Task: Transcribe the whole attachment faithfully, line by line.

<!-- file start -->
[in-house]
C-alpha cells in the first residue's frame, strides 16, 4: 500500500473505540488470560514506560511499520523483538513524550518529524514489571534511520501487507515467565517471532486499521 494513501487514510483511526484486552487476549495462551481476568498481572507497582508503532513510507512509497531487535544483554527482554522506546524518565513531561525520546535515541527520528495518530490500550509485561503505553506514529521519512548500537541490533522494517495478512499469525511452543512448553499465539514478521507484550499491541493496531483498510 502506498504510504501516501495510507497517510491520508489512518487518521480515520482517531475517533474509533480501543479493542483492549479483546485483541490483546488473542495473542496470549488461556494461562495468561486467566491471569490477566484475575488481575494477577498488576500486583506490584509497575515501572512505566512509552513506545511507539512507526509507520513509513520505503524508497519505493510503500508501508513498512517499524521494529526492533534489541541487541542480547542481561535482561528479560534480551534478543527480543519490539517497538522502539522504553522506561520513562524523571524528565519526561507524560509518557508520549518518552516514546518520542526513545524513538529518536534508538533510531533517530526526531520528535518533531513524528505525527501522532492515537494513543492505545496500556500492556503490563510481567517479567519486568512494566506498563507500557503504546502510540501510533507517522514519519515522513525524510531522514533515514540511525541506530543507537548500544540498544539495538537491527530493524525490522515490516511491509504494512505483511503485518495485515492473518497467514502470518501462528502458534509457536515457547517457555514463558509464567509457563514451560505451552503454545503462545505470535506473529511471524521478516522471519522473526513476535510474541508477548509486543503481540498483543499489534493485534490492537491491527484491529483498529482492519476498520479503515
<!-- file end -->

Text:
[in-house]
C-alpha cells in the first residue's frame, strides 16, 4: 500500500473505540488470560514506560511499520523483538513524550518529524514489571534511520501487507515467565517471532486499521 494513501487514510483511526484486552487476549495462551481476568498481572507497582508503532513510507512509497531487535544483554527482554522506546524518565513531561525520546535515541527520528495518530490500550509485561503505553506514529521519512548500537541490533522494517495478512499469525511452543512448553499465539514478521507484550499491541493496531483498510 502506498504510504501516501495510507497517510491520508489512518487518521480515520482517531475517533474509533480501543479493542483492549479483546485483541490483546488473542495473542496470549488461556494461562495468561486467566491471569490477566484475575488481575494477577498488576500486583506490584509497575515501572512505566512509552513506545511507539512507526509507520513509513520505503524508497519505493510503500508501508513498512517499524521494529526492533534489541541487541542480547542481561535482561528479560534480551534478543527480543519490539517497538522502539522504553522506561520513562524523571524528565519526561507524560509518557508520549518518552516514546518520542526513545524513538529518536534508538533510531533517530526526531520528535518533531513524528505525527501522532492515537494513543492505545496500556500492556503490563510481567517479567519486568512494566506498563507500557503504546502510540501510533507517522514519519515522513525524510531522514533515514540511525541506530543507537548500544540498544539495538537491527530493524525490522515490516511491509504494512505483511503485518495485515492473518497467514502470518501462528502458534509457536515457547517457555514463558509464567509457563514451560505451552503454545503462545505470535506473529511471524521478516522471519522473526513476535510474541508477548509486543503481540498483543499489534493485534490492537491491527484491529483498529482492519476498520479503515